When I was young, before I or anyone in my immediate family had been to South America, I remember hearing that my maternal grandfather, Howard Mitchell, had visited South America several times. Originally from Iowa, he had left home at the age of 16 to study music at the Peabody Institute in Baltimore. An accomplished cellist, he went on to become conductor of the National Symphony Orchestra, with the longest tenure (1950-1969) of any conductor in the NSO’s history. My grandfather passed away in 1988 when I was 19 years old, four years before I made my first trip to South America. I remember him as a larger than life figure: opinionated, hilarious, a great storyteller who loved taking us fishing and playing Michigan Rummy during summer vacations at Lake Champlain in Vermont. I also remember him smoking cigars, playing golf, and drinking White Horse whiskey.
Sadly, I never had the occasion to speak to this remarkable person about his experiences in South America, and my family seems to have very little to go on other than some anecdotes about what he did down there. The kids (my mom and her 4 younger siblings) didn’t go on the trips. My grandmother went only once, maybe because she didn’t love it quite like he did, or maybe because someone had to stay home to take care of their five children.
In any event, Pop (as we all called him) spent many months in South America with the orchestra over the course of several northern summers, performing concerts and doing outreach programs to help expand appreciation of classical music. In 1959 the orchestra did its longest trip, a marathon 3-month tour visiting 19 different countries throughout Latin America, performing 68 concerts as part of President Eisenhower’s Program for Cultural Presentations.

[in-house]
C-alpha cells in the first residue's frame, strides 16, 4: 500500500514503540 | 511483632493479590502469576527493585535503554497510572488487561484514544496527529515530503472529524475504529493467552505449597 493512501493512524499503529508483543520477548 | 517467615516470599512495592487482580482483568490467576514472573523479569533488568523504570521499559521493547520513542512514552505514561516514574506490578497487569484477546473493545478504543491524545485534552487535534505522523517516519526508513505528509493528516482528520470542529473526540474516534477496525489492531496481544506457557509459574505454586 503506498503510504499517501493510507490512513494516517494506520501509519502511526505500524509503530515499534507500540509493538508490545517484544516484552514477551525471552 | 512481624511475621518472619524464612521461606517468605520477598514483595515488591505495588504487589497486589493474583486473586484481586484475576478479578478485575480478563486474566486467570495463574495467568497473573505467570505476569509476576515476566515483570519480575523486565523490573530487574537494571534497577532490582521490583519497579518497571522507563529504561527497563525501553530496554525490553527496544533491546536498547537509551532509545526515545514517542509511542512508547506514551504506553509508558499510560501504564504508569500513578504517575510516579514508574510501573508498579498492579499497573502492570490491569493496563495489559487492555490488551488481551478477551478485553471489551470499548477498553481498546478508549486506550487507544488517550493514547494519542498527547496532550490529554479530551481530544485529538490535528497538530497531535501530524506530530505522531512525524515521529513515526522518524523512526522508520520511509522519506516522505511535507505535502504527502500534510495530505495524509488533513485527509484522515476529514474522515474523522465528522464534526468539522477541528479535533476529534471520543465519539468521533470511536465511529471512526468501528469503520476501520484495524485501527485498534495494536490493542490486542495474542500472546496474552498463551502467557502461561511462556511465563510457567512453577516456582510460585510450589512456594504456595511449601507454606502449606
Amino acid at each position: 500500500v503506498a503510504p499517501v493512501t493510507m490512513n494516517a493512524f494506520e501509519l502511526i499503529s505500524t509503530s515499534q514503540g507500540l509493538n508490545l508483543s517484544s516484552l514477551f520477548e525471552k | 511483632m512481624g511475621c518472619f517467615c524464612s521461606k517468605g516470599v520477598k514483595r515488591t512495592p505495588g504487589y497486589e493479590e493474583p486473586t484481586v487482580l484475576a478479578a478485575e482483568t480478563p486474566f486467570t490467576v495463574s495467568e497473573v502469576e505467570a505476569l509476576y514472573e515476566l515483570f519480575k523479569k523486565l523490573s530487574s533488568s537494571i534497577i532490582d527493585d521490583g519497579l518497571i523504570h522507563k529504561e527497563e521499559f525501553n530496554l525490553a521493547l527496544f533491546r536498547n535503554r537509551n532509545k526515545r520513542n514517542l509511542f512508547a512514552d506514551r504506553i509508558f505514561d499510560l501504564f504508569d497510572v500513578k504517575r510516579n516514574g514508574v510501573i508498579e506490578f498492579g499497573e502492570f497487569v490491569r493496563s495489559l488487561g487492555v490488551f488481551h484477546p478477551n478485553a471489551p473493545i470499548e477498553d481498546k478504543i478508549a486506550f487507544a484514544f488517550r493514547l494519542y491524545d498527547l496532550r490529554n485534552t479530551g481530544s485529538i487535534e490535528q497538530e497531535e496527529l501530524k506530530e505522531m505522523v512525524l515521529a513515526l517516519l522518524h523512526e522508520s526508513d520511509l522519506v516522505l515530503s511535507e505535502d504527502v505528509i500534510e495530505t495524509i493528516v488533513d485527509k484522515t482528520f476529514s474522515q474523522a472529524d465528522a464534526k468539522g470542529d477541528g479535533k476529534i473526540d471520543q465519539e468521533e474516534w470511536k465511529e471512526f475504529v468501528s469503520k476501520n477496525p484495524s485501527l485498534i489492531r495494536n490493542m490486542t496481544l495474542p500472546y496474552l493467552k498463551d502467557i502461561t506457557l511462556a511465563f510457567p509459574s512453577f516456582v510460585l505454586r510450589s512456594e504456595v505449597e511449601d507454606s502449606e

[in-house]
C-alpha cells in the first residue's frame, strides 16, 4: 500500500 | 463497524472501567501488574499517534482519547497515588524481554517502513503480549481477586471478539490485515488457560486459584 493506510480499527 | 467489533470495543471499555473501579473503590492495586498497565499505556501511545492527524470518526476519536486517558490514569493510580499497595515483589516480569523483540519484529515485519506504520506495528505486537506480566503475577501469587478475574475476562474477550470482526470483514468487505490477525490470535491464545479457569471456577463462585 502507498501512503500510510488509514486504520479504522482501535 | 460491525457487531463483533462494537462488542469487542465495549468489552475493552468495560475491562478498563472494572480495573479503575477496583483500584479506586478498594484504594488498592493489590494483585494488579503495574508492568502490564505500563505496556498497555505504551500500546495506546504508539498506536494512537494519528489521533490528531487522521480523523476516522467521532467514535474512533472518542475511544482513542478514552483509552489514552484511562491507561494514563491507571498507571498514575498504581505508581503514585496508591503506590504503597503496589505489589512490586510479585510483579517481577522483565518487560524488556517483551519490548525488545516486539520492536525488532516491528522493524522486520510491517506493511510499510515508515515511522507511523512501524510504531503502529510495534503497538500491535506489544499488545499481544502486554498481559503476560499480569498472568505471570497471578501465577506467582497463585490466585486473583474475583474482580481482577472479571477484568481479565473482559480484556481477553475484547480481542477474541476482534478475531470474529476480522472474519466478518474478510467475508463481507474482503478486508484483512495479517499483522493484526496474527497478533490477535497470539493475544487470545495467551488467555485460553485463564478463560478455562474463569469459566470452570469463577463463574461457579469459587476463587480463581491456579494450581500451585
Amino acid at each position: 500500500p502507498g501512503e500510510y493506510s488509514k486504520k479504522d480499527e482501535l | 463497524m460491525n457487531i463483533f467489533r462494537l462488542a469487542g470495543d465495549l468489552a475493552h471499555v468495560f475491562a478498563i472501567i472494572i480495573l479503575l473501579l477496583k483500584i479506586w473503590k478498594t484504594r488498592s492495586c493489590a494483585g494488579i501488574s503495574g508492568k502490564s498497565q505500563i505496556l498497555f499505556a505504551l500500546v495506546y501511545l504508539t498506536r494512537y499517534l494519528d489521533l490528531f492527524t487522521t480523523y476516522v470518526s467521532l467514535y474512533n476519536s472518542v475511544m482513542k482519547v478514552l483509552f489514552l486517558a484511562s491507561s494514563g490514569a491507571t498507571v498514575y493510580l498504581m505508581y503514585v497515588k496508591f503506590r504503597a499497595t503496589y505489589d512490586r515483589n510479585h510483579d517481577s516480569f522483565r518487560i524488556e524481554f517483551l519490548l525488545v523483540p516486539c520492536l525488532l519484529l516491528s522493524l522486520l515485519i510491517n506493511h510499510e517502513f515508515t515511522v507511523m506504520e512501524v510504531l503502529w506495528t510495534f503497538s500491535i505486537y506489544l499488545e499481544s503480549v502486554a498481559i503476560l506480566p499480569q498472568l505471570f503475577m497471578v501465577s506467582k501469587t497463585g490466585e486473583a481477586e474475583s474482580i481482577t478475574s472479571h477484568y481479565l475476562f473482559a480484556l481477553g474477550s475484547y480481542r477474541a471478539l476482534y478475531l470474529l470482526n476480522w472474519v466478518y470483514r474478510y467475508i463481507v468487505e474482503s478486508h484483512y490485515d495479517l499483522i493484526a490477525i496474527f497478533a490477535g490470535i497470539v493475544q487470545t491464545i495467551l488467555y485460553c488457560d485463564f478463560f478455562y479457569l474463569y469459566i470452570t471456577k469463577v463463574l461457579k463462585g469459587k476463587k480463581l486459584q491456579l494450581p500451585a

There doesn’t seem to be much from his travels in terms of artifacts, but there are at least a few paintings and prints by South American artists that he acquired along the way.
One is a painting I have on my wall at home by the Venezuelan artist Bárbaro de Rivas, which my mom gave to me at one point when she was moving. I’m not sure most people would consider it beautiful, but it’s probably one of the material things I value most in the world. With the help of the internet I have been able to track down some information about the artist, who was a colorful and unique figure in Venezuelan art history.
My aunt has two works by Brazilian artist Emiliano di Cavalcanti. He is perhaps the most renowned of the group of artists represented in this little collection. Curious about who he was, I made out his name at the bottom of one work and googled it, to discover that he was one of the artists who first brought modernism to Brazil in the early 1920s. Thanks Internet!
My aunt also has an oil painting done in 1968 by the Uruguayan artist Jose Gurvich, entitled Three Musicians. She shared the story of how the artist came backstage and personally gave this painting to my grandfather to express his gratitude for bringing the National Symphony to Uruguay. A little research on the artist has turned up that there is a Jose Gurvich Museum in Montevideo, and that a similar Gurvich painting, also called Three Musicians and done in 1968, appeared on a Uruguayan stamp in 2007. Thank you again, Internet!
There may be some other artifacts from my grandfather’s South American travels scattered out among the rest of the family, hopefully not lost in attics or destined for garage sales. I wish I’d had the chance to speak to him about these trips, but at least the things that remain and the stories I’ve heard have opened the window a bit onto the part of his life spent in this region that has become so central to my own.